Menopause and low confidence
It’s really important that you value yourself and your achievements. Before you were old enough to realise the outside world has opinions it’s likely that you did, but self-doubt then kicked in. During menopause these feelings of doubt can intensify and it’s natural for many women to feel like strangers in their own bodies or to find themselves questioning their identity, decisions and competence.
LOW CONFIDENCE DEFINITION
Low self-esteem or low confidence is when you lack confidence in yourself – who you are and what you can do. You often have a negative perception of your self-worth and perceived value. It can affect your mood, relationships, home life and work.
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HOW LIKELY IS LOW CONFIDENCE?
Low confidence can impact anyone at any age but can be particularly pervasive in menopause. It’s difficult to put an exact figure on it, but:
- Menopausal women report feeling less confident in their work abilities
- Levels of confidence and self-esteem typically peak around middle age and then decline after 60
- Declines may be attributed to factors such as age stereotypes, retirement, and declining health
Read more about the stages of menopause.
SIGNS OF LOW CONFIDENCE IN MENOPAUSE
Use self-deprecating humour, focus on negatives or blame yourself when things go wrong
Feel undeserving, difficulty accepting compliments, sensitive to criticism, negative comparison of self against others
Stay in comfort zone and fear failure
Lack confidence or difficulty in making decisions
HOW CAN YOU EASE LOW CONFIDENCE SYMPTOMS?
Unlike some physical symptoms of menopause, low confidence and self-esteem cannot be so easily fixed with creams or medicines. It takes time and energy but can be a unique opportunity to make positive changes. No one chooses to go through menopause, and while you might not always feel ready to embrace change, it can be a great opportunity to rethink your life and direction.
Build a new narrative of yourself
Cognitive behavioral therapy (CBT) is a helpful method of identifying thought patterns and how they impact your emotions and behaviors. Another way of shifting negative self-talk is to remind yourself of the things that you like and value by asking yourself:
- What is something that you love about yourself?
- What is something that you appreciate about yourself?
- What is something that others recognize you for?
- What are some of your other outstanding qualities?
Test your perception
Perception is powerful and can play a big role in self-esteem. When you next go out, imagine that the first three people you interact with think you are absolutely amazing. What does this do to your posture and how you hold your body? How do you feel about yourself? Then imagine that the next three people you interact with think you are incapable or inadequate. What does this do to your mood? How secure do you feel? This exercise helps to highlight how powerful your sense of perception is and how it can affect your mood.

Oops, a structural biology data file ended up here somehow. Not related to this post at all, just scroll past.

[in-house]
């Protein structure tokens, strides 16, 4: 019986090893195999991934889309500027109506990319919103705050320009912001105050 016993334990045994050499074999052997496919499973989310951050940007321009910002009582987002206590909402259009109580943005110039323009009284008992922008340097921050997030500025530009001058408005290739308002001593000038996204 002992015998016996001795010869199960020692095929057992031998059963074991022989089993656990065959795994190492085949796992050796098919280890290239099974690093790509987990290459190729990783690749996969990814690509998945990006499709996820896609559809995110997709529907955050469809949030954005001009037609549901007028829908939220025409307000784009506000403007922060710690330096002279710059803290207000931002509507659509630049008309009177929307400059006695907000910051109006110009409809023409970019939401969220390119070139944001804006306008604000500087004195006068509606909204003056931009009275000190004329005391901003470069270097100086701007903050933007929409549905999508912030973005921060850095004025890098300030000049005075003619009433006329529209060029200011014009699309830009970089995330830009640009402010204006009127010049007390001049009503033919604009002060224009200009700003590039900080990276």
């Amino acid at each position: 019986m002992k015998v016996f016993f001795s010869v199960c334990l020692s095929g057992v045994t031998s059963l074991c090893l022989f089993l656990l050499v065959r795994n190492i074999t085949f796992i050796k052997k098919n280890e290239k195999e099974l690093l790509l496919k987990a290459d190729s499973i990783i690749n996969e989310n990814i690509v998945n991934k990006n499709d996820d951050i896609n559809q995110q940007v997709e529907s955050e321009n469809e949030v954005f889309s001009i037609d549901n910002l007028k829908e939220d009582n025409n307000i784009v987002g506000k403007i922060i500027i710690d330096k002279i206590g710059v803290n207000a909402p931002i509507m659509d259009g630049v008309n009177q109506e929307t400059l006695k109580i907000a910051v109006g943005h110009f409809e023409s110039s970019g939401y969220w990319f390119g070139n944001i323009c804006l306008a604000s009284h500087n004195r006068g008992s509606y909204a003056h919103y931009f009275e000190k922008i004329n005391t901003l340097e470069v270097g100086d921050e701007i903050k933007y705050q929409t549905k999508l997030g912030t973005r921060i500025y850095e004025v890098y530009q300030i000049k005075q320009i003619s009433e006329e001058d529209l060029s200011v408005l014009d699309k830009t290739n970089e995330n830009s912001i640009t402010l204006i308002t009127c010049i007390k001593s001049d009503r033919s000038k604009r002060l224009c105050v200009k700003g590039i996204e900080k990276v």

Promote more positive thoughts
When you look in the mirror, you may see yourself through the eyes of other people. Next time you look in the mirror, give yourself a big smile. Compliment yourself and flirt with yourself. This might feel silly at first but it is a simple way of challenging narratives and promoting positive and conscious thoughts. Most people initially go to their flaws rather than strengths and that is okay. Acknowledge any negative thoughts and push them away.
Self-care is important for a healthy relationship with yourself. Take this as your cue to slow down and remind yourself of what is important…YOU. Between work, family and other obligations, you can often forget the importance of taking time to check in with how you are feeling. Set aside 15-30 minutes to remind yourself that you are capable and worthy.
Say no to the things that don’t serve you
Doing more activities that you love and resonate with your values can help bolster your self-esteem. When you spend all of your energy trying to make others happy, you send yourself a message that you’re less important.
Consider taking a social media break
Social media can prompt further comparisons between yourself and others – heightening feelings of inadequacy. Try taking a break from social media, even for just a day and notice how you feel.
Ditch the perfectionist mindset
We all make mistakes from time to time – we’re human. Often when you have low self-esteem, you don’t give yourself permission to make mistakes. Mistakes are normal – try viewing them as an opportunity for growth instead of a justification for a lack of self-love.
Balance your lifestyle
Don’t underestimate the power of exercising regularly, eating well, and getting plenty of sleep – it can do wonders for your self-esteem.
Would hormone replacement therapy (HRT) help?
However, it is not suitable for everyone. Speak to your doctor if you would like to find out more about the best treatment for you.